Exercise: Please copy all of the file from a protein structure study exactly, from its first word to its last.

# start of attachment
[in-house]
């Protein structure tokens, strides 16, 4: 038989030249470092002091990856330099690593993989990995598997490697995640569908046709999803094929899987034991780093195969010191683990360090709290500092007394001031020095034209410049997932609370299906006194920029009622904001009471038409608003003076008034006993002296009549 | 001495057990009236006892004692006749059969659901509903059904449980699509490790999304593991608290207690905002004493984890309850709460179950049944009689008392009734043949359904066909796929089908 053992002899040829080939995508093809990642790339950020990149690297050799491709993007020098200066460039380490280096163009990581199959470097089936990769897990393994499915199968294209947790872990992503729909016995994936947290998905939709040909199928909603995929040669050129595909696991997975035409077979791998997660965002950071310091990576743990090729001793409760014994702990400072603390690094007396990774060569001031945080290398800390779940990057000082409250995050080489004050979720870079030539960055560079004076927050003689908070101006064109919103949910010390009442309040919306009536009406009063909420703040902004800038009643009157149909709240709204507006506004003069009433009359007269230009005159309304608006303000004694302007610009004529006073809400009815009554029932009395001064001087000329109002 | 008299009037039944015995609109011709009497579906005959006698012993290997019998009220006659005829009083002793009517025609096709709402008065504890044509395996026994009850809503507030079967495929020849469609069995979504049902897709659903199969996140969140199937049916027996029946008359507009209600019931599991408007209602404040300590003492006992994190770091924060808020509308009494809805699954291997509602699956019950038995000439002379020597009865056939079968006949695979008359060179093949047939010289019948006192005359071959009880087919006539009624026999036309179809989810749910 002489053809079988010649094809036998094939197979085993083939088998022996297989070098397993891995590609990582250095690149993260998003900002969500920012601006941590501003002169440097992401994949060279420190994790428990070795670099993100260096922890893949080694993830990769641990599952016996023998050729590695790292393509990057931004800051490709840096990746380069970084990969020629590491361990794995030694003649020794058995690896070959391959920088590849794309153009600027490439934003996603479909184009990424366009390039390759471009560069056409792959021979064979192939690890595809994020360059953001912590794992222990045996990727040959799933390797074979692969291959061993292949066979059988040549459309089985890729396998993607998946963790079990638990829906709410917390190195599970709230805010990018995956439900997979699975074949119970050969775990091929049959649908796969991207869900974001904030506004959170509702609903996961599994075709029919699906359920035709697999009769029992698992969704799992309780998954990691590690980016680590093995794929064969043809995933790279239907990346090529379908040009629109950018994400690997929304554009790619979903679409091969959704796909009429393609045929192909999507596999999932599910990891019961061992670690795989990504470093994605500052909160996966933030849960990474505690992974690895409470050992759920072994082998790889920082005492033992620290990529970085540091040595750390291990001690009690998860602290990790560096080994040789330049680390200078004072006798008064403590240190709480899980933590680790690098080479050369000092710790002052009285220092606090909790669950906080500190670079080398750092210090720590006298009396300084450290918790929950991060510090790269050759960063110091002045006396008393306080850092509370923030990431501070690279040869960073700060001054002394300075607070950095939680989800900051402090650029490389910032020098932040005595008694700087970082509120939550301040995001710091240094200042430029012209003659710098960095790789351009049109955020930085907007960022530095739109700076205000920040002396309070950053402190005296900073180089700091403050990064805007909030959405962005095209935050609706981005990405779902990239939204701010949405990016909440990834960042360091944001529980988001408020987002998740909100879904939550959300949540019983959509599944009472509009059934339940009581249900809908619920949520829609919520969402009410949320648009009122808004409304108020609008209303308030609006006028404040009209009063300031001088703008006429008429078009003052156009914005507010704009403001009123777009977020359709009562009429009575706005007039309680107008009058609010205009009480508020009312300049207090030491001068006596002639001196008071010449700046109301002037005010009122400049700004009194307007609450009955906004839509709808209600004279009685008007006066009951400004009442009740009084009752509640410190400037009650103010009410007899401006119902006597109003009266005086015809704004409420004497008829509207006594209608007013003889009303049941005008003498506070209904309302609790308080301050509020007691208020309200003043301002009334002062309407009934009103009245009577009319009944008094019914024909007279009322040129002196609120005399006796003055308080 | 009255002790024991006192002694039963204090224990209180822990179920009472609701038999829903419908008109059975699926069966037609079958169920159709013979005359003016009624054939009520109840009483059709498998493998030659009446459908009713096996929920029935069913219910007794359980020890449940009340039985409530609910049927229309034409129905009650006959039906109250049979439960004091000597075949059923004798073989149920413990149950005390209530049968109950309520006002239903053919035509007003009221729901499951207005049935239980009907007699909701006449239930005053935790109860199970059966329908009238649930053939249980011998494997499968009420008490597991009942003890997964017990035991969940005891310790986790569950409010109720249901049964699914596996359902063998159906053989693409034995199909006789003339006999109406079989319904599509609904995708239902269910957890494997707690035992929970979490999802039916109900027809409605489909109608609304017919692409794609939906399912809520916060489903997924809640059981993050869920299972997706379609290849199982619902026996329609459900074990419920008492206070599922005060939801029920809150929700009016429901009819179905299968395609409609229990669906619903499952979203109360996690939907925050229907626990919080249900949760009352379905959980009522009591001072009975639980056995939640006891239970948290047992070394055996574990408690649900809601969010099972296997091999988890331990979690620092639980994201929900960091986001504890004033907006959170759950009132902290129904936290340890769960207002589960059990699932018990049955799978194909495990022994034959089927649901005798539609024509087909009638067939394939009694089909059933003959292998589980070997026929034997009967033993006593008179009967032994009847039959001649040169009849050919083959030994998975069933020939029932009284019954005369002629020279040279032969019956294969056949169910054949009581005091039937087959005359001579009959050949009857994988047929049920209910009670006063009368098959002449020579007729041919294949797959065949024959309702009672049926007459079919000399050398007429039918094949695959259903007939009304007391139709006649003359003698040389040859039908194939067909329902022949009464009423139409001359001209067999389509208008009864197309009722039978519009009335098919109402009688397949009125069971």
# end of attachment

[in-house]
């Protein structure tokens, strides 16, 4: 038989030249470092002091990856330099690593993989990995598997490697995640569908046709999803094929899987034991780093195969010191683990360090709290500092007394001031020095034209410049997932609370299906006194920029009622904001009471038409608003003076008034006993002296009549 | 001495057990009236006892004692006749059969659901509903059904449980699509490790999304593991608290207690905002004493984890309850709460179950049944009689008392009734043949359904066909796929089908 053992002899040829080939995508093809990642790339950020990149690297050799491709993007020098200066460039380490280096163009990581199959470097089936990769897990393994499915199968294209947790872990992503729909016995994936947290998905939709040909199928909603995929040669050129595909696991997975035409077979791998997660965002950071310091990576743990090729001793409760014994702990400072603390690094007396990774060569001031945080290398800390779940990057000082409250995050080489004050979720870079030539960055560079004076927050003689908070101006064109919103949910010390009442309040919306009536009406009063909420703040902004800038009643009157149909709240709204507006506004003069009433009359007269230009005159309304608006303000004694302007610009004529006073809400009815009554029932009395001064001087000329109002 | 008299009037039944015995609109011709009497579906005959006698012993290997019998009220006659005829009083002793009517025609096709709402008065504890044509395996026994009850809503507030079967495929020849469609069995979504049902897709659903199969996140969140199937049916027996029946008359507009209600019931599991408007209602404040300590003492006992994190770091924060808020509308009494809805699954291997509602699956019950038995000439002379020597009865056939079968006949695979008359060179093949047939010289019948006192005359071959009880087919006539009624026999036309179809989810749910 002489053809079988010649094809036998094939197979085993083939088998022996297989070098397993891995590609990582250095690149993260998003900002969500920012601006941590501003002169440097992401994949060279420190994790428990070795670099993100260096922890893949080694993830990769641990599952016996023998050729590695790292393509990057931004800051490709840096990746380069970084990969020629590491361990794995030694003649020794058995690896070959391959920088590849794309153009600027490439934003996603479909184009990424366009390039390759471009560069056409792959021979064979192939690890595809994020360059953001912590794992222990045996990727040959799933390797074979692969291959061993292949066979059988040549459309089985890729396998993607998946963790079990638990829906709410917390190195599970709230805010990018995956439900997979699975074949119970050969775990091929049959649908796969991207869900974001904030506004959170509702609903996961599994075709029919699906359920035709697999009769029992698992969704799992309780998954990691590690980016680590093995794929064969043809995933790279239907990346090529379908040009629109950018994400690997929304554009790619979903679409091969959704796909009429393609045929192909999507596999999932599910990891019961061992670690795989990504470093994605500052909160996966933030849960990474505690992974690895409470050992759920072994082998790889920082005492033992620290990529970085540091040595750390291990001690009690998860602290990790560096080994040789330049680390200078004072006798008064403590240190709480899980933590680790690098080479050369000092710790002052009285220092606090909790669950906080500190670079080398750092210090720590006298009396300084450290918790929950991060510090790269050759960063110091002045006396008393306080850092509370923030990431501070690279040869960073700060001054002394300075607070950095939680989800900051402090650029490389910032020098932040005595008694700087970082509120939550301040995001710091240094200042430029012209003659710098960095790789351009049109955020930085907007960022530095739109700076205000920040002396309070950053402190005296900073180089700091403050990064805007909030959405962005095209935050609706981005990405779902990239939204701010949405990016909440990834960042360091944001529980988001408020987002998740909100879904939550959300949540019983959509599944009472509009059934339940009581249900809908619920949520829609919520969402009410949320648009009122808004409304108020609008209303308030609006006028404040009209009063300031001088703008006429008429078009003052156009914005507010704009403001009123777009977020359709009562009429009575706005007039309680107008009058609010205009009480508020009312300049207090030491001068006596002639001196008071010449700046109301002037005010009122400049700004009194307007609450009955906004839509709808209600004279009685008007006066009951400004009442009740009084009752509640410190400037009650103010009410007899401006119902006597109003009266005086015809704004409420004497008829509207006594209608007013003889009303049941005008003498506070209904309302609790308080301050509020007691208020309200003043301002009334002062309407009934009103009245009577009319009944008094019914024909007279009322040129002196609120005399006796003055308080 | 009255002790024991006192002694039963204090224990209180822990179920009472609701038999829903419908008109059975699926069966037609079958169920159709013979005359003016009624054939009520109840009483059709498998493998030659009446459908009713096996929920029935069913219910007794359980020890449940009340039985409530609910049927229309034409129905009650006959039906109250049979439960004091000597075949059923004798073989149920413990149950005390209530049968109950309520006002239903053919035509007003009221729901499951207005049935239980009907007699909701006449239930005053935790109860199970059966329908009238649930053939249980011998494997499968009420008490597991009942003890997964017990035991969940005891310790986790569950409010109720249901049964699914596996359902063998159906053989693409034995199909006789003339006999109406079989319904599509609904995708239902269910957890494997707690035992929970979490999802039916109900027809409605489909109608609304017919692409794609939906399912809520916060489903997924809640059981993050869920299972997706379609290849199982619902026996329609459900074990419920008492206070599922005060939801029920809150929700009016429901009819179905299968395609409609229990669906619903499952979203109360996690939907925050229907626990919080249900949760009352379905959980009522009591001072009975639980056995939640006891239970948290047992070394055996574990408690649900809601969010099972296997091999988890331990979690620092639980994201929900960091986001504890004033907006959170759950009132902290129904936290340890769960207002589960059990699932018990049955799978194909495990022994034959089927649901005798539609024509087909009638067939394939009694089909059933003959292998589980070997026929034997009967033993006593008179009967032994009847039959001649040169009849050919083959030994998975069933020939029932009284019954005369002629020279040279032969019956294969056949169910054949009581005091039937087959005359001579009959050949009857994988047929049920209910009670006063009368098959002449020579007729041919294949797959065949024959309702009672049926007459079919000399050398007429039918094949695959259903007939009304007391139709006649003359003698040389040859039908194939067909329902022949009464009423139409001359001209067999389509208008009864197309009722039978519009009335098919109402009688397949009125069971």